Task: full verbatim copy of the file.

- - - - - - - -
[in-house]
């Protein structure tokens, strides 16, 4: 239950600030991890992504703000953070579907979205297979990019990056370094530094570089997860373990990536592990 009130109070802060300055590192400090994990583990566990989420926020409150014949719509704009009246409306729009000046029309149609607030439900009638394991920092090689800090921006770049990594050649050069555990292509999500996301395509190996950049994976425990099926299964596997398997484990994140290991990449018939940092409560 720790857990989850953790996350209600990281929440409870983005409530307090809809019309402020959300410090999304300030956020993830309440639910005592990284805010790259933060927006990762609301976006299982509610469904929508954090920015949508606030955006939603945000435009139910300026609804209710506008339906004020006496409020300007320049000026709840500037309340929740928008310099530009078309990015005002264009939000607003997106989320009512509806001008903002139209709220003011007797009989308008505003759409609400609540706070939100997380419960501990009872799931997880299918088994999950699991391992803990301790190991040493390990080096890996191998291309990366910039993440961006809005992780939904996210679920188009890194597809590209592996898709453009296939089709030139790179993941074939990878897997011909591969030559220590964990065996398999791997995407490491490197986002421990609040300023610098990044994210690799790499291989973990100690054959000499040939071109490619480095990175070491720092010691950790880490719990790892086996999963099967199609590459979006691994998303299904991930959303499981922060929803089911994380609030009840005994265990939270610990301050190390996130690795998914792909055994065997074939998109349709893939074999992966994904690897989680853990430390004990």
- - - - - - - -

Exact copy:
[in-house]
């Protein structure tokens, strides 16, 4: 239950600030991890992504703000953070579907979205297979990019990056370094530094570089997860373990990536592990 009130109070802060300055590192400090994990583990566990989420926020409150014949719509704009009246409306729009000046029309149609607030439900009638394991920092090689800090921006770049990594050649050069555990292509999500996301395509190996950049994976425990099926299964596997398997484990994140290991990449018939940092409560 720790857990989850953790996350209600990281929440409870983005409530307090809809019309402020959300410090999304300030956020993830309440639910005592990284805010790259933060927006990762609301976006299982509610469904929508954090920015949508606030955006939603945000435009139910300026609804209710506008339906004020006496409020300007320049000026709840500037309340929740928008310099530009078309990015005002264009939000607003997106989320009512509806001008903002139209709220003011007797009989308008505003759409609400609540706070939100997380419960501990009872799931997880299918088994999950699991391992803990301790190991040493390990080096890996191998291309990366910039993440961006809005992780939904996210679920188009890194597809590209592996898709453009296939089709030139790179993941074939990878897997011909591969030559220590964990065996398999791997995407490491490197986002421990609040300023610098990044994210690799790499291989973990100690054959000499040939071109490619480095990175070491720092010691950790880490719990790892086996999963099967199609590459979006691994998303299904991930959303499981922060929803089911994380609030009840005994265990939270610990301050190390996130690795998914792909055994065997074939998109349709893939074999992966994904690897989680853990430390004990």